Of course, there are requirements you have to meet, but if you have extra cash lying around that you want to invest short term without risk, then doing this can give you great returns.

Pros

  • Very safe — Your money will not be exposed to any market volatility if it sits in a bank account.
  • Good return on investment — Depending on how great the promotion is and how much you have to deposit to receive the promotion, your ROI could be decent.

Cons

  • Money isn’t liquid — Technically, you could easily take money out of the new bank account, however, most bank promotions require you maintain a minimum account balance for several months before they give you the sign up bonus.

11. Roth IRA

Potential Return on Investment: No limit

A Roth IRA is traditionally seen as a long term retirement account. And yes, the Roth is an amazing retirement account, but it can also be used to grow short term investments.

How, you might ask? I’ll break it down for you.

A Roth IRA allows you to make withdrawals on your contributions. For example, if you put $1,000 into a Roth IRA, and it grew to $1,200, you would be able to withdraw your original $1,000. However, the $200 must remain in the account, or else you will be penalized.

But do you see what just happened?

You were able to get back your original $1,000 and earn $200 or 20% on your original investment. But guess what? Now that $200 can sit in your Roth IRA for years to come and continue growing tax-free.

Or, depending on your investment timeframe, you can keep your original $1,000 contribution in your Roth IRA for years and increase your returns even more.

M1 Finance
Open a Roth IRA using M1 Finance and experience tax-free growth.
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Wealthsimple
Wealthsimple offers powerful tools to help pick investments for your Roth IRA.
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Stash
Get $5 when you sign up for a Roth IRA.
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Pros

  • Tax-free growth — Since contributions on Roth IRA’s have already been taxed, your investments will experience tax-free growth ad tax-free withdrawals.

Cons

  • Contributions are limited to $6,000 ($7,000 if 50 or older) — You are only allowed to contribute a maximum of $6,000 per year into your Roth IRA. That means if you have over $6,000 that you want to invest short-term, you won’t be able to place it all into your Roth IRA.

12. Arbitrage Funds

Potential Return on Investment: Between 1.5% – 6% or higher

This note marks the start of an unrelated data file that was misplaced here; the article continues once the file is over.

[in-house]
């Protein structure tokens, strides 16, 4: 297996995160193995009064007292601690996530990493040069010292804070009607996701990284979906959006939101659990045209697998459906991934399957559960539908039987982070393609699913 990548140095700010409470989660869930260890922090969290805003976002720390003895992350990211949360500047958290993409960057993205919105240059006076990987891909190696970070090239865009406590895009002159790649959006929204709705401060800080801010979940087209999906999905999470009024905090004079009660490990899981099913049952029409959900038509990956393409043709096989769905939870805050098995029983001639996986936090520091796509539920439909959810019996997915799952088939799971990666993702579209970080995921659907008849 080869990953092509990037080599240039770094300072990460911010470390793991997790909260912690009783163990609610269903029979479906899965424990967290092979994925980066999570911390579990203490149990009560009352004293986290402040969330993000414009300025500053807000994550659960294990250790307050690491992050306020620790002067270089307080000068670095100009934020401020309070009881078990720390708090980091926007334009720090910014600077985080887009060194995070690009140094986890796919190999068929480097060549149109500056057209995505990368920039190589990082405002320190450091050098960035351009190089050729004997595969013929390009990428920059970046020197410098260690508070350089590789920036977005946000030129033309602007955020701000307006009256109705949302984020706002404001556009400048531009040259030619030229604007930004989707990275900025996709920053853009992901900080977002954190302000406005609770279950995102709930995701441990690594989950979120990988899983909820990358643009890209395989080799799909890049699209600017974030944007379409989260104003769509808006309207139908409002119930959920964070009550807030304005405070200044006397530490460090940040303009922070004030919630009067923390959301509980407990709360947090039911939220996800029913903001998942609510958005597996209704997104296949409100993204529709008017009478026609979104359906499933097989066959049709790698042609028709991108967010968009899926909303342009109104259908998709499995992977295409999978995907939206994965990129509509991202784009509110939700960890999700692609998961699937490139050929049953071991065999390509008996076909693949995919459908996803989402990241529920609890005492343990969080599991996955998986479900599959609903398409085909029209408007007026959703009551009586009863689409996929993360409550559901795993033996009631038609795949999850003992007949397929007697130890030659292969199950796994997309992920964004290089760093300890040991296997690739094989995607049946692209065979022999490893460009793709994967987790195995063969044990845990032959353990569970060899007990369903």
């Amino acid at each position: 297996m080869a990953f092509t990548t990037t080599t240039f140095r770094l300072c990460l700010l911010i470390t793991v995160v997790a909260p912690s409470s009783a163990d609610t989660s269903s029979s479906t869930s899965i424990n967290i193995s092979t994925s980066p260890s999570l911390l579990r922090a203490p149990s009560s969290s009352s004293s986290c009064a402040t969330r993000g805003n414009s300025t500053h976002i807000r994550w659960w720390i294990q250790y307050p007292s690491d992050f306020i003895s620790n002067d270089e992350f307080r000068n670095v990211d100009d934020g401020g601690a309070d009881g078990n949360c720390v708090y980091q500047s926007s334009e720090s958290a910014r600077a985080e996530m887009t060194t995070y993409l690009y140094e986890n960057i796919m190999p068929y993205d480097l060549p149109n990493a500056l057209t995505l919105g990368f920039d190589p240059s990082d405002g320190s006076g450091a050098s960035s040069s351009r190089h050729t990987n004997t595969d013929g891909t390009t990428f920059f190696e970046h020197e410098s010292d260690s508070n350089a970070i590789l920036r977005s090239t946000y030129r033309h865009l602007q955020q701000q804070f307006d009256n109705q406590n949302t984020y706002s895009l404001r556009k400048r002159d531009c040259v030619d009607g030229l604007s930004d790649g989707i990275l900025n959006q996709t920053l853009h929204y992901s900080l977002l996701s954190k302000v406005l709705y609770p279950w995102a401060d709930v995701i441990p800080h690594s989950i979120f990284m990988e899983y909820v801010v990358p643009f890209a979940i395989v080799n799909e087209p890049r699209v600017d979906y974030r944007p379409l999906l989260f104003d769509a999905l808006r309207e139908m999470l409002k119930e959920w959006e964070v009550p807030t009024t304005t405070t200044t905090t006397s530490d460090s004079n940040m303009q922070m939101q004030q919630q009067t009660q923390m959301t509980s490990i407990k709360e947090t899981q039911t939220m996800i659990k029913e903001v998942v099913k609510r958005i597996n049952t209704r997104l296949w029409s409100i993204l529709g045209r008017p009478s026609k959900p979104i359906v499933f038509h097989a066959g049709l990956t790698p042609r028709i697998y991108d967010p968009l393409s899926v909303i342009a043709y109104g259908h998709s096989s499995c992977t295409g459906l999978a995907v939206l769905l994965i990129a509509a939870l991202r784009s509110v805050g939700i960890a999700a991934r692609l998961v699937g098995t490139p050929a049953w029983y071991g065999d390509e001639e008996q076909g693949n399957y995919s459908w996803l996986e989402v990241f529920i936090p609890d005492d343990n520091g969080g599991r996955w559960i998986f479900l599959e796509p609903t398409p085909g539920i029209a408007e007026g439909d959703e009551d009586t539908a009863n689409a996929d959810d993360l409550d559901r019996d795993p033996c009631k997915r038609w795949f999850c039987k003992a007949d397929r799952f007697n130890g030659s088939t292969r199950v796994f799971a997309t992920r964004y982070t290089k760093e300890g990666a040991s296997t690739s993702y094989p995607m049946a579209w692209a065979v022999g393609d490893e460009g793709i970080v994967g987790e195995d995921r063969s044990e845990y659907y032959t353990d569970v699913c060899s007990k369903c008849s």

An arbitrage fund is a mutual fund that exploits the price difference between assets that should have the same price.

For example, say a company has stock that trades on both the New York Stock Exchange and the London Stock Exchange. On the New York Stock Exchange, their stock is trading at $20.00 per share, but on the London Stock Exchange, it’s trading at $20.10 per share.

The arbitrage mutual fund takes advantage of this price difference and buys shares for $20 on the NYSE while simultaneously selling those same shares for $20.10 on the LSE, making a $0.10 profit per share.

This same technique can be used for other assets such as derivatives and ETFs.

Arbitrage funds are great short term investments because they are low risk but can provide good returns.

Accelerate Arbitrage Fund
The fund aims to generate consistent, low-volatility returns.
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The Arbitrage Fund
An arbitrage fund founded by Water Island Capital.
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Pros

  • Low Risk  Because securities are bought and sold at the same time, there is virtually no risk involved. If the stock drops overnight, it won’t matter because arbitrage funds only own stocks for a few seconds.
  • Good returns  Arbitrage funds thrive during volatile markets. If you use arbitrage funds as a short term investment during a volatile period, you can expect great returns.

Cons

  • Unpredictable returns — As mentioned above, arbitrage funds are most profitable during volatile markets when prices of assets are constantly changing. However, in a stable market, arbitrage funds can provide mediocre returns.
  • High expense ratios — Because arbitrage funds are required to take a lot of trades to capture substantial profit, they can be expensive to have in your portfolio. Especially during stable markets when the returns they give are low.

13. Peer-to-peer loans

Potential Interest Rate: 5% or higher

Out of all the short term investments we’ve discussed so far, peer-to-peer loans are probably the riskiest. However, the potential interest you can earn on one of these loans tends to be a lot higher than other short term investments.

A peer-to-peer loan is exactly what it sounds like—you lending money to someone else.

peer-to-peer lending

Now, you may be wondering, why would someone want to loan money from me? Couldn’t they just go to a bank?

The answer to that is simple. Bank loans are more expensive. Additionally, if the person has bad credit, they may not be able to get a personal loan from a traditional bank at all.

The entire process of loaning your money to other people is usually facilitated online by financial tech companies. These companies are designed to streamline the entire process. A couple of the more popular services include: